Swallowing Pattern of Patients With Nasopharyngeal Cancer Before and After Radiation Therapy: Longitudinal Study and Correction With Saliva Amount
The safety and scientific validity of this study is the responsibility of the study sponsor and investigators. Listing a study does not mean it has been evaluated by the U.S. Federal Government.
Read our disclaimer for details.
Significant evidence has shown that radiation therapy for patients with nasopharyngeal cancer (NPC) can cause swallowing abnormality. Based on our prior cross-sectional study for 184 NPC patients from 1995 to 1999, the findings of videofluoroscopic swallowing study (VFSS) revealed continuous deterioration of swallowing function of these patients even many years after radiation. We conducted a prospective study to evaluate the longitudinal change of swallowing function based on VFSS before, one month, one year and two years after completing radiation therapy. The amount of saliva was measured at the same time of VFSS study to test the relationship of decreased amount of saliva and swallowing function. Comparison of serial VFSS studies in NPC patients (n=84) and normal volunteers (n=38) were obtained. We assume that this study may reveal a complete understanding of changing swallowing patterns in the course of radiation therapy of patients with NPC. From this study, NPC patients can understand their own swallowing function. Therefore, the information may enable for earlier intervention of swallowing training or correction to avoid morbidity of radiation therapy in this patient group.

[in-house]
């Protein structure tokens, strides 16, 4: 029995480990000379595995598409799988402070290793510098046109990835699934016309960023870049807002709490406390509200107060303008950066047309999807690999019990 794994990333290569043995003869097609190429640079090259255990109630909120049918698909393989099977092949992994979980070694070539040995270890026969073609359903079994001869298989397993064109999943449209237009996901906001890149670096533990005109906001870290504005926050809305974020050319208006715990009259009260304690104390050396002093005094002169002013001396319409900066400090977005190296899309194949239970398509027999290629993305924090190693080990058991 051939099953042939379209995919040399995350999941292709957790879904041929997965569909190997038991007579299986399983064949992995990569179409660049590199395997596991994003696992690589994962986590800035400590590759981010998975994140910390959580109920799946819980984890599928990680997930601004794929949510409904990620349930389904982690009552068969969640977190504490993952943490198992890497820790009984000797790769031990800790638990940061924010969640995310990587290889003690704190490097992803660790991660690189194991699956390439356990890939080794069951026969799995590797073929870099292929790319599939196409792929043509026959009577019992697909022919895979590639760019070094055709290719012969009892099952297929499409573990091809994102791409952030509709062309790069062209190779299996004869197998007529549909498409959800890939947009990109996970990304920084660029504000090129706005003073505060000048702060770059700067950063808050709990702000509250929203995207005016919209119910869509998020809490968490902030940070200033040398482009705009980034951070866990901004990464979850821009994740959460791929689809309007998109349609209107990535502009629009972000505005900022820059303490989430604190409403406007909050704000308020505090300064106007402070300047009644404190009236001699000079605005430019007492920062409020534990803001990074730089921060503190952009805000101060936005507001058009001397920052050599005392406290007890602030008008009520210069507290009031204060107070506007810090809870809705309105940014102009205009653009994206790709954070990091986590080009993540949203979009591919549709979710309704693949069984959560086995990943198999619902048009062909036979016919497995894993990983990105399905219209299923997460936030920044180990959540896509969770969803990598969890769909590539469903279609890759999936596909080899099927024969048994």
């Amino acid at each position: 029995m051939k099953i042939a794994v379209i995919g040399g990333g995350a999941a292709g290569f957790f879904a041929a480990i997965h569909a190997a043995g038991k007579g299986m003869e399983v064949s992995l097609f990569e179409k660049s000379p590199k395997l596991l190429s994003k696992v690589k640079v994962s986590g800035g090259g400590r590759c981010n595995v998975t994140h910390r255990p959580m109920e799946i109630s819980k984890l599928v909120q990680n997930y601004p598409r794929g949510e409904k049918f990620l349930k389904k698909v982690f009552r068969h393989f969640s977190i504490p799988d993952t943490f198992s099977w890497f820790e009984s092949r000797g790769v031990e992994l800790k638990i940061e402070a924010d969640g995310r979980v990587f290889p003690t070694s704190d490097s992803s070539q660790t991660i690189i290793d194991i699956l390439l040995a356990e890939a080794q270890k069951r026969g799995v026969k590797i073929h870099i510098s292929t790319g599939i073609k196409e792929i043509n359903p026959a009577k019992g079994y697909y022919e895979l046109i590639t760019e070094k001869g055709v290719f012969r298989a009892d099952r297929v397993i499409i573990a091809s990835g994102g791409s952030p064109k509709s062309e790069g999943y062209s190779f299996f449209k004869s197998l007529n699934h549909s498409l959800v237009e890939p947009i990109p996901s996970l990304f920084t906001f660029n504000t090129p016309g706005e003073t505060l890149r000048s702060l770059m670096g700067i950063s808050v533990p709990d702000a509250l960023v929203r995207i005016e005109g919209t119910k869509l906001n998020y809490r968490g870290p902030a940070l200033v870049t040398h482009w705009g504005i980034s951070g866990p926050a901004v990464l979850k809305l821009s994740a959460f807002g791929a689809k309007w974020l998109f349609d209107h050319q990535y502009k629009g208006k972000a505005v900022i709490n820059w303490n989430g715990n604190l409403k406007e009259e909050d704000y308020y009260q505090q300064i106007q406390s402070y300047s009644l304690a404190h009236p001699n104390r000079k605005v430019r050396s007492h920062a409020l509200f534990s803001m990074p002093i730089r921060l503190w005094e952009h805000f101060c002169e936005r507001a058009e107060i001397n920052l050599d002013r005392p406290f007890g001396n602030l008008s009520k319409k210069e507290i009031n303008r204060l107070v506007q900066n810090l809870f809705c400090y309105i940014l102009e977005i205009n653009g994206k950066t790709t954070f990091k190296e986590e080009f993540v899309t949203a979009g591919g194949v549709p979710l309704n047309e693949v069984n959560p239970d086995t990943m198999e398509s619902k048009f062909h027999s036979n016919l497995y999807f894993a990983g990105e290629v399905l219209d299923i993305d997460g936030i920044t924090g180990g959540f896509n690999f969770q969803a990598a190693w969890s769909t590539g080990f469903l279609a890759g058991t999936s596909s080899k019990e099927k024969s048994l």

Choosing to participate in a study is an important personal decision. Talk with your doctor and family members or friends about deciding to join a study. To learn more about this study, you or your doctor may contact the study research staff using the contacts provided below. For general information, Learn About Clinical Studies.